We wanted to explore how the public views this overarching capability to question authority figures, which is related in concept to the press’s accountability role.
Most adults say their right to publicly question authority figures is important.
The public values its right to question the actions or decisions of political, business and community leaders.
Seventy-seven percent say it is very or extremely important to question political leaders and 74 percent say the same about community leaders. Although the public is slightly less likely to value the right to question business leaders, still 64 percent say it is very or extremely important.
Less than 1 in 10 Americans say it is not too important or not at all important to question political, business, or community leaders.
Adults with college degrees are more likely than those with less education to say it is important to question leaders. For example, 86 percent of those with a college degree say it is very or extremely important to question political leaders compared with 82 percent of those with some college education, 71 percent with a high school degree, and 51 percent with no high school diploma.
News behavior is also related to valuing the right to question authority figures. Eighty-six percent of those who seek out news say the right to question political leaders is very or extremely important compared with 65 percent who primarily bump into news.
However, the majority of Americans do not have a lot of confidence in their ability to question political, business, or community leaders if needed.
Despite the public strongly valuing the right to question leaders, most people do not have a lot of confidence that they could question such leaders if needed.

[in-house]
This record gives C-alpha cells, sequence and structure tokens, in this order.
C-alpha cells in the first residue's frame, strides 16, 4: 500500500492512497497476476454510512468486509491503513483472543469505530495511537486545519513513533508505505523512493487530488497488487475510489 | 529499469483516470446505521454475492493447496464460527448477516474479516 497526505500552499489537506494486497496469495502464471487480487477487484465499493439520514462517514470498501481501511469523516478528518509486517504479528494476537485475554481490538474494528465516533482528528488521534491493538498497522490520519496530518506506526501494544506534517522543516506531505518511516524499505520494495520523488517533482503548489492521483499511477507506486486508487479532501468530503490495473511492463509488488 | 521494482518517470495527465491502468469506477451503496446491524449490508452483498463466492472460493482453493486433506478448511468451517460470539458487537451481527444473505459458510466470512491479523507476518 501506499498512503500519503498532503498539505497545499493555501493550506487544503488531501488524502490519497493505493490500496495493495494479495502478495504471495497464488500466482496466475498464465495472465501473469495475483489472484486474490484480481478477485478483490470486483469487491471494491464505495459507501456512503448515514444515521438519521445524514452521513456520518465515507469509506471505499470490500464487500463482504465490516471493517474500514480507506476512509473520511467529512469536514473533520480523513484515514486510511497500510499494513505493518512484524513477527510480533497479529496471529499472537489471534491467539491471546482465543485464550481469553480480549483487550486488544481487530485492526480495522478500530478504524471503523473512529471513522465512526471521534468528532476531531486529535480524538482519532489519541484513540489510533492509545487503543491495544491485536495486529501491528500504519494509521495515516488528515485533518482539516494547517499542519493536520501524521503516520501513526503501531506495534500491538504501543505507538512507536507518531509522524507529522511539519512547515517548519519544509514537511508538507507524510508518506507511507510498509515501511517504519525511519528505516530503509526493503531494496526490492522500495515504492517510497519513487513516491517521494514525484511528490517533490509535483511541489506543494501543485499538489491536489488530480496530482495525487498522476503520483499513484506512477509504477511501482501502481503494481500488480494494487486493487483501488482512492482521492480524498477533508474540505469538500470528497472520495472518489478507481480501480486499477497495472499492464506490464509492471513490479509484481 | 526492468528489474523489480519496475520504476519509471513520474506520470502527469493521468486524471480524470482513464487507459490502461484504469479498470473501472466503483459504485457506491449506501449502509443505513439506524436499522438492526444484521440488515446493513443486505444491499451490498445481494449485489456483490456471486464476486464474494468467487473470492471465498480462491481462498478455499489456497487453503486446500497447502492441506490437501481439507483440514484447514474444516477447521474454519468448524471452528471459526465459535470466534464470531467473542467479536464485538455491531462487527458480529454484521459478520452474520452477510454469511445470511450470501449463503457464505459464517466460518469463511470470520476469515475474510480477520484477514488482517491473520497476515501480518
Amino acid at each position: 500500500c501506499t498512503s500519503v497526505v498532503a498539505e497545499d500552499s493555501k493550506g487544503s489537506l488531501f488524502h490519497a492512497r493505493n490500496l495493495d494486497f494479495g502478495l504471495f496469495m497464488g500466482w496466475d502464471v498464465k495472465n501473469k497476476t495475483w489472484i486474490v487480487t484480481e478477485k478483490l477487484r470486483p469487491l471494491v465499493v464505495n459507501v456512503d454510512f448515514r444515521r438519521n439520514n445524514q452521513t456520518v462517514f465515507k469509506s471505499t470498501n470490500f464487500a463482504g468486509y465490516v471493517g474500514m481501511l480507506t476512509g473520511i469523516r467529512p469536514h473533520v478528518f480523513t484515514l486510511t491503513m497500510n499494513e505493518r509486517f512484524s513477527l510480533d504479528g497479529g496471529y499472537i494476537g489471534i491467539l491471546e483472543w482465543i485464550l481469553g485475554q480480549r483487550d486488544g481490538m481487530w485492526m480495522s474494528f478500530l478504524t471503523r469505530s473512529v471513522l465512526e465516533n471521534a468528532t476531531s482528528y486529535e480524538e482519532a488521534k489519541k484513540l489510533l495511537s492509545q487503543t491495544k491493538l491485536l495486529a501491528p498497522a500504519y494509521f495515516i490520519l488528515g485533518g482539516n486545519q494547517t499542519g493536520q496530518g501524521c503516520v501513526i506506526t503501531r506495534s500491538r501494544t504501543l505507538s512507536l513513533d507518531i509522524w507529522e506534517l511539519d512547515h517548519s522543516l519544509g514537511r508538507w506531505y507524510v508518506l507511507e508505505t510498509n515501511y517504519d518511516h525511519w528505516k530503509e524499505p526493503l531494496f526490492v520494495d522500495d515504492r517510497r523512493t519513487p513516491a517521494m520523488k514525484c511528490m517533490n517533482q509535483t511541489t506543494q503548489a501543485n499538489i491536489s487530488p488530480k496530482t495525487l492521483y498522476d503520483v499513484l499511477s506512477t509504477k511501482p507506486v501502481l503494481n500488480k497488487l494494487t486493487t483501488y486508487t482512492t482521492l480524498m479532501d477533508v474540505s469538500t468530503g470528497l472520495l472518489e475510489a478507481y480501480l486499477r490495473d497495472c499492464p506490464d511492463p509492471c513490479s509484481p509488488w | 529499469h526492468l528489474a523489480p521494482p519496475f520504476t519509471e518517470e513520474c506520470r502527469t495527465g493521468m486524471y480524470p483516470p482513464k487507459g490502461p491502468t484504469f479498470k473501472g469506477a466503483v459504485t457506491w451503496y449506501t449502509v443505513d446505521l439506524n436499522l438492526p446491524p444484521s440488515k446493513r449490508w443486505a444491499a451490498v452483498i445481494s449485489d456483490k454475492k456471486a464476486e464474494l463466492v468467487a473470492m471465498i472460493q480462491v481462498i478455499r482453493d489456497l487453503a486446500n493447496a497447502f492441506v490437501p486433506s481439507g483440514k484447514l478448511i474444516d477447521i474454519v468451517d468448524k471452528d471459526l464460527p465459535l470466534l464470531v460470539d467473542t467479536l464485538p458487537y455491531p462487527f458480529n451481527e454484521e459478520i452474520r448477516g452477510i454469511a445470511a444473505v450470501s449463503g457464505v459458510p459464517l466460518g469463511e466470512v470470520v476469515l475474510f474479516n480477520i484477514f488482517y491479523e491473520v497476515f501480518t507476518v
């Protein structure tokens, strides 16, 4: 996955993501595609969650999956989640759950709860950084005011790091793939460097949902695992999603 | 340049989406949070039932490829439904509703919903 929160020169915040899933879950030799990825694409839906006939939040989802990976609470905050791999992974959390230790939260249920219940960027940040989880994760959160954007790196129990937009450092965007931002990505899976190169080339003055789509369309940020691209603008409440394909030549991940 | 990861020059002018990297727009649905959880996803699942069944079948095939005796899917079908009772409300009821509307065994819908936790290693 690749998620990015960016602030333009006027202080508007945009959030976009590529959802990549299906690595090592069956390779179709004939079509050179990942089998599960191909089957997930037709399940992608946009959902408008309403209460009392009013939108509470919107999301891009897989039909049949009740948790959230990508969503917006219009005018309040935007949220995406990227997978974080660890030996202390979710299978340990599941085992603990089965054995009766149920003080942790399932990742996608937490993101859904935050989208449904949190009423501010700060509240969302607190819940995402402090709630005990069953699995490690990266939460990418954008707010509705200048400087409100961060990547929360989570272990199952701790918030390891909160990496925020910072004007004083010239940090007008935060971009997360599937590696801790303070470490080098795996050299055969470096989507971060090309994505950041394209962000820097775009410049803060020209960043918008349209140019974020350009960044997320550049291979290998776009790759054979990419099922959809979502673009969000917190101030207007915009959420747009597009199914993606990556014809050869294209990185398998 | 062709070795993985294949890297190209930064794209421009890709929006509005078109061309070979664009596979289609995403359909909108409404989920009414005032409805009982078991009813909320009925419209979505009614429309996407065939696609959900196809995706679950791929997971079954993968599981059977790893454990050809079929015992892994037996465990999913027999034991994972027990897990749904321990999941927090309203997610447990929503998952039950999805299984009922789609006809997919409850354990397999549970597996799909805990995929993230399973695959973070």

Thirty-four percent say they are very or extremely confident they could question political leaders, 35 percent are moderately confident, and 30 percent are not too or not at all confident.
Similarly, 35 percent are very or extremely confident they could question community leaders, 37 percent are moderately confident, and 26 percent are not too or not at all confident.
Many people who strongly value the right to question leaders do not feel confident in their ability to do so if needed. Among those who say it is important to publicly question political or community leaders, only 4 in 10 are very or extremely confident in their ability to question such leaders if needed.
African Americans tend to have more confidence in their ability to question leaders than whites or Hispanics. For example, 54 percent of African Americans report they are very or extremely confident they could question community leaders compared with 31 percent of whites and 31 percent of Hispanics.
People who say it is very important to them to follow the news are more likely to have confidence they can question leaders than those who place less importance on following news. Forty-seven percent who report it is very important for them to follow news have confidence they could question political leaders compared with 19 percent who say it is moderately important to follow news and 16 percent who say it is not too or not at all important to follow news.
Do Americans’ views on accountability journalism relate to how they view their own accountability function?
In our analysis, we wanted to see if these two ideas are related: Are views on the press’s function to hold the powerful accountable in any way connected to how Americans see their own rights to question authority?
We saw some connections in the data.
People’s views that the press should hold political leaders accountable are tied to beliefs about their own rights and abilities to question political leaders.
People who believe that it is important for news organizations to hold political leaders accountable are more likely to value their right to publicly question political leaders and more likely to have confidence in their ability to do such questioning.
Eighty-seven percent of those who believe that it is very or extremely important for the press to hold political leaders accountable also highly value their own right to publicly question politicians compared with 52 percent of those who view the accountability of leaders as moderately important and 50 percent who say it is not that important.
Likewise, those who view the press’s watchdog function as important are more likely to have confidence in their own ability to hold leaders accountable. Thirty-nine percent of those who view press leadership accountability as very or extremely important are also very confident in their own ability to question political leaders, compared with 19 percent of those who view accountability as less important.